Month: August 2003

The Kitchen Change

Yesterday we moved the refridgerator and the stove. We got the stove electric line moved too, but still have the refrigerator electric line and water line to move. We’ll do at least the electricity portion tomorrow, Labor Day, September 1, 2003.

We have the fridge plugged into another outlet temporarily. It’s right there, but the fridge deserves it’s own circuit.

It has made my kitchen non-backwards to do this switch. My fridge is now in the corner, by the door to the garage, and flanked on the other side with cabinets. It was a horrible spot to cook in, as this house was built for it that way. With the fridge there, it makes the spot look a bit small, but it works to get in the fridge and disturb no one else in the kitchen, AND there is a counte perpendicular to being in the fridge, which makes taking food out very nice, or putting it in, there is a place right there to temporarily put things.

On the other end of the deal is the stove. Now it’s down the aisle from the door to the garage, nearly right across from the dishwasher. There is plenty of space for someone to be at the stove, someone have the dishwasher open, and someone be walking through the kitchen now. Also, the stove isn’t positioned in such a way as to make one feel secluded, as it was before. My back was to everything when at the stove. Now, it’s part of life, with a long counter on the left right next to it and lots of open space. I just hated cooking in a corner.

The refrigerator is in that corner now, and it works. The stove opens up the middle of the kitchen now and it’s incredible. Now all we need is new cabinets to configure the space even better! And new countertops too, of course. Someday we hope to get that done. A new stove, new dishwasher and a new sink and faucet as well. A new refrigerator too, and retire the primary one we have now to second string, for particular things, like dairy.

Well, now I have a bunch of re-arranging of what’s in the cabinets. My kitchen is making more sense finally, and I don’t mind thinking of re-arranging it now. Before it didn’t make sense to to much of this or that, put that there, etc. Now it does. Positioning of stuff is important. It must feel right, or it surely all feels wrong, upside-down, backwards and worse. We lived here for nearly 6 years, not liking the kitchen space until the change this weekend brought. Whew!

Anniversary soon

Time is sure flying. It’s already August 19, which means Frank and me are drawing near to our 11th anniversary. It’ll happen on August 22.

We’ve nothing extraordinary planned … still in the throws of poverty 😉 But climbing out soon, hopefully.

Septic fun

We’ve had toilet trouble for awhile now. Thursday was one of those “ITYS” days for Frank.

Cloggy toilets are no fun to live with. We have five people living here, all who use the plumbing. That makes for some busy rooms throughout the day. And since one of those people is not yet Three years old [Sept 13, 2003!] there’s a tendancy for more than what’s supposed to go into a toilet, to actually go into a toilet.

So the last month to two months, the plunger and snake have been employed often. Bad days, decent days, bad days, flooding days. It’s been no fun. All along I’ve said that the septic tank needed emptied. We’ve been here since Nov 1997. So, finally, with a toilet uninstalled yesterday, Frank saw that it wasn’t going to be solved with any kind of snake … and called a septic company.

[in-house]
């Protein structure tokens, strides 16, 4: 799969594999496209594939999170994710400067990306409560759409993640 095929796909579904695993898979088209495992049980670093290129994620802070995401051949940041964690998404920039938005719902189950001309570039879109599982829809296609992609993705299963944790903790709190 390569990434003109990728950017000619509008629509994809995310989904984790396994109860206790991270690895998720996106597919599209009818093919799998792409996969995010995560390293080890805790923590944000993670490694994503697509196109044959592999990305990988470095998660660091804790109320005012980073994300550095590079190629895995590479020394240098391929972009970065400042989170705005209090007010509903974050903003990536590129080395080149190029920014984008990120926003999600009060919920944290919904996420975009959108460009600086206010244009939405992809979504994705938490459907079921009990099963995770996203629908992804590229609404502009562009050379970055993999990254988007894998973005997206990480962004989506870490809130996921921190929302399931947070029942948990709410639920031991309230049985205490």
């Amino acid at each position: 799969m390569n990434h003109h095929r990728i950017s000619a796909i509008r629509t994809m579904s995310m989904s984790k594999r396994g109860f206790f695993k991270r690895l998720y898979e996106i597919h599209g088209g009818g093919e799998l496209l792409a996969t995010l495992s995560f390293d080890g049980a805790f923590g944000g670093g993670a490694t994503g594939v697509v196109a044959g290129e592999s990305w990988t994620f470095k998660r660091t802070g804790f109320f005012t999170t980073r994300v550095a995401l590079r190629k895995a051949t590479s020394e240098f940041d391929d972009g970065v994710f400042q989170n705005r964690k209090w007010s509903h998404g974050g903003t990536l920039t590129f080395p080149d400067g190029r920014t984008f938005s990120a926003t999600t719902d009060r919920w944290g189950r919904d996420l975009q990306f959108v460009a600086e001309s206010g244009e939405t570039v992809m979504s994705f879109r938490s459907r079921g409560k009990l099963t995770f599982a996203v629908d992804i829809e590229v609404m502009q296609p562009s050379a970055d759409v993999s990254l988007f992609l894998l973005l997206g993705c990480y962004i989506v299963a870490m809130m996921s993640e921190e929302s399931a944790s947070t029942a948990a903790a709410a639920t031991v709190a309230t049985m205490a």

So we now have a basement toilet that flushes just fine. And it doesn’t bubble when the hall upstairs toilet is flushed, or the washing machine starts to drain. That’s the simplistic description, to spare gory details.

Well, it was an educational day for the youngun’s. They saw it all. If that’s all a septic tank is for … to educate young minds as to how things work, it’s a good thing. Well, it’s more than that. It’s useful for homes, no monthly sewage costs from the city or county. And then to get get it pumped out every 3-5 years … if it’s done proactively, it’s not expensve.

To be on the other end of it, it’s a lucrative business. Just look around when out and about, what kind of slogans are on septic tanks, bumper stickers of septic business owners? It’s cute, in a dirty way. Hey, we all understand it though. It’s part of being an organic being.

Sony Vaio laptop woes and fixes

Computers. Ugh. Problems. Ugh. I was on my laptop this morning, literally using it on my lap … I moved it over to reposition my legs, and vrrroooop. The whole this shut down instantly, like it’s magical powers had suddenly vanished into thin air. Nothing would make it come back on. The battery was fully charged and it was also plugged in with the power cord.

I learned much this morning and afternoon.

I found out where my CMOS was finally. I’d wanted to know that before. The thing that I’ll write here are the basic symptoms, to help some poor soul in a similar crisis.

I learned that if I took the battery out, and re-plugged the power cord in, the caps lock line of lights above the power button would flash for a brief second when the plug met the receptacle on the back of the laptop. Then, pressing the power button on the laptop would elicit the hard drive and battery lights to light up momentarily, as if they’d be doing more … but then they’d go out. No other things would happen.